Just read an excellent article on the concepts of and incurring and paying back the “Technical Debt” that accumulates on poorly executed software projects. The idea is that one contributes to a pool of technical debt or credit, analogous to our economic and financial status. One of the great topics discussed in the article encapsulated the very real need for diplomacy when confronting your projects debt and impending bankruptcy.

“There’s a high probability the messy code you have to deal with was written by someone currently on your team. It’s important that you take this into account when reasoning about the code in its current state. Hurt feelings lead to defensiveness that, in turn, leads to slow going on the improvement train.”

Now if you are incurring a technical debt at the architecture level you are in dire straights and need rescuing by experienced designers. Unfortunately poor architecture will not only incur technical debt but probably QA and managerial debt also. I came across another interesting blog where the point was that “Pro’s don't make do”. We simply have to hold our selves to a higher standard when it comes to preparation and execution of software projects, starting with the acquisition of the appropriate tools and leaders who have the appropriate experience level for the task at hand.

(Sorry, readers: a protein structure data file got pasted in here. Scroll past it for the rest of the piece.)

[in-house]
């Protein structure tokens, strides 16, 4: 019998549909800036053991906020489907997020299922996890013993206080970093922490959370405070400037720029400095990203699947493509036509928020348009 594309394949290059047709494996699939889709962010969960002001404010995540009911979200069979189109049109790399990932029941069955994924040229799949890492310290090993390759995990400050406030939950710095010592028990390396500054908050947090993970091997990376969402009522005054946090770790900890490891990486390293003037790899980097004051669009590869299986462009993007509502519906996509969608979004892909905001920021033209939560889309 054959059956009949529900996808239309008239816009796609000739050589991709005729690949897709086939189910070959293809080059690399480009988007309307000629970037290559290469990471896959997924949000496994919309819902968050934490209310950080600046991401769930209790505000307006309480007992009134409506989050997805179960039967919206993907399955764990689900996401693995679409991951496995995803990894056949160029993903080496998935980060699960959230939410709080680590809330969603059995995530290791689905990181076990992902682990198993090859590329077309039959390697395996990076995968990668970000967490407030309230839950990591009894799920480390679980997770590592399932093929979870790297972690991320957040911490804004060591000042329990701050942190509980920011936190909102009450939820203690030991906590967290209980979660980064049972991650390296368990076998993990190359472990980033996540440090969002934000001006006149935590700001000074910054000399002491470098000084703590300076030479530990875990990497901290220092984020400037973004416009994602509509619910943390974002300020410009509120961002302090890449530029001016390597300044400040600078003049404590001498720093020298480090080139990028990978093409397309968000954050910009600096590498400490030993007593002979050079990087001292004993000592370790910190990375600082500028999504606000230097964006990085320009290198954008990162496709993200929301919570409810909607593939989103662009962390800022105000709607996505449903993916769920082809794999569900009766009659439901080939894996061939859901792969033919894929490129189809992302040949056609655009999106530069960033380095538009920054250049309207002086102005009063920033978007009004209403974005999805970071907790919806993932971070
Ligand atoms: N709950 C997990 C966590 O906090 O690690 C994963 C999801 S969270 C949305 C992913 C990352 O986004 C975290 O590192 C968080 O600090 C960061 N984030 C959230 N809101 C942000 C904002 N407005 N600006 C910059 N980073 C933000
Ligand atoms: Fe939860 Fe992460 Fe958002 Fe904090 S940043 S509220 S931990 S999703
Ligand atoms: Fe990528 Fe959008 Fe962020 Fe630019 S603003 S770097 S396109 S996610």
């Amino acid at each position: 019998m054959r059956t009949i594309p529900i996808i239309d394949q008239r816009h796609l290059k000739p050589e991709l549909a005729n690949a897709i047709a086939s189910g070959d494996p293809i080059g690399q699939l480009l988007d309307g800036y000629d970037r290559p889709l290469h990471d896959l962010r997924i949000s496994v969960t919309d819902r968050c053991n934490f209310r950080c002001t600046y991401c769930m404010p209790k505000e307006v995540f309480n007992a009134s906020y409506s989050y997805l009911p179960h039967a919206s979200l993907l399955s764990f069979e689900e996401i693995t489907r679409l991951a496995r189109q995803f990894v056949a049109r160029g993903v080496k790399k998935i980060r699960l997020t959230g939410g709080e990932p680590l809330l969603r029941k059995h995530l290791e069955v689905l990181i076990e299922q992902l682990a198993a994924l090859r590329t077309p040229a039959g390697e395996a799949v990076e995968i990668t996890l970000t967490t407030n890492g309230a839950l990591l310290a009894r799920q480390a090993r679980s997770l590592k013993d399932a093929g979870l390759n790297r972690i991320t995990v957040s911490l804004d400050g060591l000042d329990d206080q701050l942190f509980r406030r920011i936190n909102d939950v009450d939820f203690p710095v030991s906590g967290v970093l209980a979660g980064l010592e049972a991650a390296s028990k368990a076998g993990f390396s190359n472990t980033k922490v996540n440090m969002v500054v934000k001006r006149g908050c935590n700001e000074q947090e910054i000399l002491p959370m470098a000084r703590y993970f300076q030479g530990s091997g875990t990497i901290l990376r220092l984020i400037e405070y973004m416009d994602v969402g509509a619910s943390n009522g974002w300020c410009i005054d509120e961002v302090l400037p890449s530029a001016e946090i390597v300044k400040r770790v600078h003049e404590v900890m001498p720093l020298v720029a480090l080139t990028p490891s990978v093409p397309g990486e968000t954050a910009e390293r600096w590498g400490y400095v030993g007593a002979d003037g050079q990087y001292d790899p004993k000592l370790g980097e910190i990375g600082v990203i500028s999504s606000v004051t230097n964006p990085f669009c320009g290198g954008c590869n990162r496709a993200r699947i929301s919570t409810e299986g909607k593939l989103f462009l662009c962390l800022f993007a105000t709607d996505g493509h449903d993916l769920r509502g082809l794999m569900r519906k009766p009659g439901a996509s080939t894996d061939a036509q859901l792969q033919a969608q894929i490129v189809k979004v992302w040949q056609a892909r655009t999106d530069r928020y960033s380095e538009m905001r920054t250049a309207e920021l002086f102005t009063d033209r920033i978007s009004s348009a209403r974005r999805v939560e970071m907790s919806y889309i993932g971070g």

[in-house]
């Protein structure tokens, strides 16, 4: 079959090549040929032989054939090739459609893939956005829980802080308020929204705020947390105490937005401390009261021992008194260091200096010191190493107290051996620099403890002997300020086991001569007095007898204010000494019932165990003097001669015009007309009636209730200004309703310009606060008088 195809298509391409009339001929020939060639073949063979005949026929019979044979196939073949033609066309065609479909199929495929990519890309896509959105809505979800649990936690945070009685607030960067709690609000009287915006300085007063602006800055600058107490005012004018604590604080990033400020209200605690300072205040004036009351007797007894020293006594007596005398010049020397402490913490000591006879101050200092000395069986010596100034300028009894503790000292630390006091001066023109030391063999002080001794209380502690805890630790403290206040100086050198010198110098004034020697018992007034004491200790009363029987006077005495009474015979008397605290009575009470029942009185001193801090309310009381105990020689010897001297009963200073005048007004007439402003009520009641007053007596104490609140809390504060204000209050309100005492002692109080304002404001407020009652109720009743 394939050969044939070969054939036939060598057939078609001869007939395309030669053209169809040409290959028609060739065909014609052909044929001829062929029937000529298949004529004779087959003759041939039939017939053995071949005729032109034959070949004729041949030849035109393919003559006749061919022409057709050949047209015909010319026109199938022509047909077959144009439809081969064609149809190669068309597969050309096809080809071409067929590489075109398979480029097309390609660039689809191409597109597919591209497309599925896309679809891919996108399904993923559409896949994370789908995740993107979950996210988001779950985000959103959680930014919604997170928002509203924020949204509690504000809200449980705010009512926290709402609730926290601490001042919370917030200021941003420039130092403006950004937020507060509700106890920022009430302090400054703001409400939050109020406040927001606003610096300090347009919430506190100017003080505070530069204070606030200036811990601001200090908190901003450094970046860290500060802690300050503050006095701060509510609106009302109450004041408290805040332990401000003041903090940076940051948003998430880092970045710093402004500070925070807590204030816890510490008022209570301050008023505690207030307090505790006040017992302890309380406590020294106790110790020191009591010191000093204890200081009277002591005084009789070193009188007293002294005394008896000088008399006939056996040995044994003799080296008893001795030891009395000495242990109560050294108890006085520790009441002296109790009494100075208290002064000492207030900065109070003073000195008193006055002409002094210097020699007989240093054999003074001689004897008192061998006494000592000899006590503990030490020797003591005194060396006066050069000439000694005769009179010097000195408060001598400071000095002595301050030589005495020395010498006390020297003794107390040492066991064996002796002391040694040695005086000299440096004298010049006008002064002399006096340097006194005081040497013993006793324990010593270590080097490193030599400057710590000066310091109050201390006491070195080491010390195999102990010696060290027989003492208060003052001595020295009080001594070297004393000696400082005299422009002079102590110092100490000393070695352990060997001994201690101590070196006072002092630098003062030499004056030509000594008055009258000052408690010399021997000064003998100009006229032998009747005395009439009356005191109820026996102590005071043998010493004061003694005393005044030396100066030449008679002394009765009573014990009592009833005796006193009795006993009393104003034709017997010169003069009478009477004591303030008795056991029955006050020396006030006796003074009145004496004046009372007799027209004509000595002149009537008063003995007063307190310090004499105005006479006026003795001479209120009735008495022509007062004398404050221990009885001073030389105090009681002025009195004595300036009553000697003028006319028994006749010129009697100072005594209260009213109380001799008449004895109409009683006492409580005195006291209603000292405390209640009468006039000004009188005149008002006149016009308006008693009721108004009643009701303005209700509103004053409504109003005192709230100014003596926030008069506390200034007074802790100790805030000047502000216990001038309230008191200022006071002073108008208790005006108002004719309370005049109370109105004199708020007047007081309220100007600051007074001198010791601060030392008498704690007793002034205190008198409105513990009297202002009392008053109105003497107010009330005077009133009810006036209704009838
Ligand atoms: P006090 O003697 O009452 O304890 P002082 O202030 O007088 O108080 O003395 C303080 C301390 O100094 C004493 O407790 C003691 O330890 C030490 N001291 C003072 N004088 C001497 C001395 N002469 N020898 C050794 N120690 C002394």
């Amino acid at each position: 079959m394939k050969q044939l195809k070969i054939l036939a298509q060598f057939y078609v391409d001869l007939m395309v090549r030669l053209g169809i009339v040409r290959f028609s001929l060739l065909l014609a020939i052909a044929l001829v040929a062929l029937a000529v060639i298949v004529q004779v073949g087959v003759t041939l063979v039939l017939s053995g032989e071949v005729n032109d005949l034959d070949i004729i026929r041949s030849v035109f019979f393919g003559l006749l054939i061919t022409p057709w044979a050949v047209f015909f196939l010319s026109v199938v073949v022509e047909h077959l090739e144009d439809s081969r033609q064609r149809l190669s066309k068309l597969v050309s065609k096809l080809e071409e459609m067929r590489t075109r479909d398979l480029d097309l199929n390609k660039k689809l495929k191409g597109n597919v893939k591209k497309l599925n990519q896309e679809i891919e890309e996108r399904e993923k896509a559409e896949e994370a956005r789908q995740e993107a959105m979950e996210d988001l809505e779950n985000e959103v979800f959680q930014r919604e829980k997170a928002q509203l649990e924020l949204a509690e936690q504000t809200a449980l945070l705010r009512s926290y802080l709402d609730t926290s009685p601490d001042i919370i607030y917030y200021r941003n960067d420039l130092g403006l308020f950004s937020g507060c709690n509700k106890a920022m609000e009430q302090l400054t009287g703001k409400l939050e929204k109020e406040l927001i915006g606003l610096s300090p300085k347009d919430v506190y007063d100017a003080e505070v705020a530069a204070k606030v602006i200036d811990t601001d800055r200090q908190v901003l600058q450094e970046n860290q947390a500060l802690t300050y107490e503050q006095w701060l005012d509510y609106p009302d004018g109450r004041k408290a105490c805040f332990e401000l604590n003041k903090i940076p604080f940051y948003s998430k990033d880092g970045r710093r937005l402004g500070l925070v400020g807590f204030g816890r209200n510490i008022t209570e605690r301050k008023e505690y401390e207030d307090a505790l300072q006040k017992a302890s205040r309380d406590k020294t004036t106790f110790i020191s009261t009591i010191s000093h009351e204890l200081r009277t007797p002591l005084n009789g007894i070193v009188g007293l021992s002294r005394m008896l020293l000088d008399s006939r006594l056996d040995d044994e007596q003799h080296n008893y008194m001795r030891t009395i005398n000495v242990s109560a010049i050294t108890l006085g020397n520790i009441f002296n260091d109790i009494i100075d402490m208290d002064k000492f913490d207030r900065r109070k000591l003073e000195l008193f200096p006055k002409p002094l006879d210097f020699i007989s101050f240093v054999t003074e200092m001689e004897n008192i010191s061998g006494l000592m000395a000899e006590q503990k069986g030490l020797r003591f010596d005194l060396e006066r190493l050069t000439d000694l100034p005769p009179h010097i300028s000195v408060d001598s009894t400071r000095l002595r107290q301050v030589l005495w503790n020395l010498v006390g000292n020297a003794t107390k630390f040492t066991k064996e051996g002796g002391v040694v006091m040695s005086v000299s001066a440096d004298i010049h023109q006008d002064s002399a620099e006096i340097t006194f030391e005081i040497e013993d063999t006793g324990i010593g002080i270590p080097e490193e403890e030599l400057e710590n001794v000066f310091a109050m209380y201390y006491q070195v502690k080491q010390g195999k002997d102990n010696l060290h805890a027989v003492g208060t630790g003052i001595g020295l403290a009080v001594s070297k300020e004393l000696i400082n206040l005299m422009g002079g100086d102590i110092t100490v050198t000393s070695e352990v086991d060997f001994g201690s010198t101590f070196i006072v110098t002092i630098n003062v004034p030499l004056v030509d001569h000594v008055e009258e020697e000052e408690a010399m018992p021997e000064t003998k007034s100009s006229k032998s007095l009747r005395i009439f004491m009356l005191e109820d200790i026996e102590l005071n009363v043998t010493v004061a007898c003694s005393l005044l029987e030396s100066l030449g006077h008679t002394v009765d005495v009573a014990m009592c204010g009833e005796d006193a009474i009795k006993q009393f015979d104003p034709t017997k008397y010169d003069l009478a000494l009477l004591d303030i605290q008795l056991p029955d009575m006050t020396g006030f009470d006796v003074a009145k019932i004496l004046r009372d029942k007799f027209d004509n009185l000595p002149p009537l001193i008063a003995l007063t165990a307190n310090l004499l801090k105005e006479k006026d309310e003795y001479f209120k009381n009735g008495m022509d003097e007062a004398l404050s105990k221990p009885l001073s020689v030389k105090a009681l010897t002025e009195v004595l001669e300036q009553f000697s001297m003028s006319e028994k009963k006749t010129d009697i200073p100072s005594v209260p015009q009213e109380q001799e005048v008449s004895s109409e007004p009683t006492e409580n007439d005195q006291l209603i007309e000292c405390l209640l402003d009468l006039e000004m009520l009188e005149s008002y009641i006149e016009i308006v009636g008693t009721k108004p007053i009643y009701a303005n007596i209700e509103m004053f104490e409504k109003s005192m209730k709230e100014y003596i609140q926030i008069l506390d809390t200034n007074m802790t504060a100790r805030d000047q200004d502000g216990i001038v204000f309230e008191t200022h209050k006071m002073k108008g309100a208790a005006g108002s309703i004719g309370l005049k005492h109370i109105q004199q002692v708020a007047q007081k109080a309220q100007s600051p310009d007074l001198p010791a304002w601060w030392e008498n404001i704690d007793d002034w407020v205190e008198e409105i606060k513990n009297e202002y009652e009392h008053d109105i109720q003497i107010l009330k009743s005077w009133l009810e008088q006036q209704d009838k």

The truth is I have learned more about managing software projects from failures I have encountered than from my apparent and immediate success. With that said here are a list of things that can lead to the worst kind of technical bankruptcy:

  • Setting external target dates without internal reviews are a remedy for disaster.
  • Having technical staff who do not understand the complexity of their own work will immediately lead to incorrect work estimates.
  • Implicit design and architecture are useless for most people, and especially disastrous for developers.
  • If you are unable to setup reasonable target dates and completion points throughout your project, you may not fully understand what you are delivering.
  • Setting product release dates before you fully spec your project or understand the nature of the problem.
  • Hiring a project manager who has not experience at least one epic failure from which they have learned a valuable lesson.

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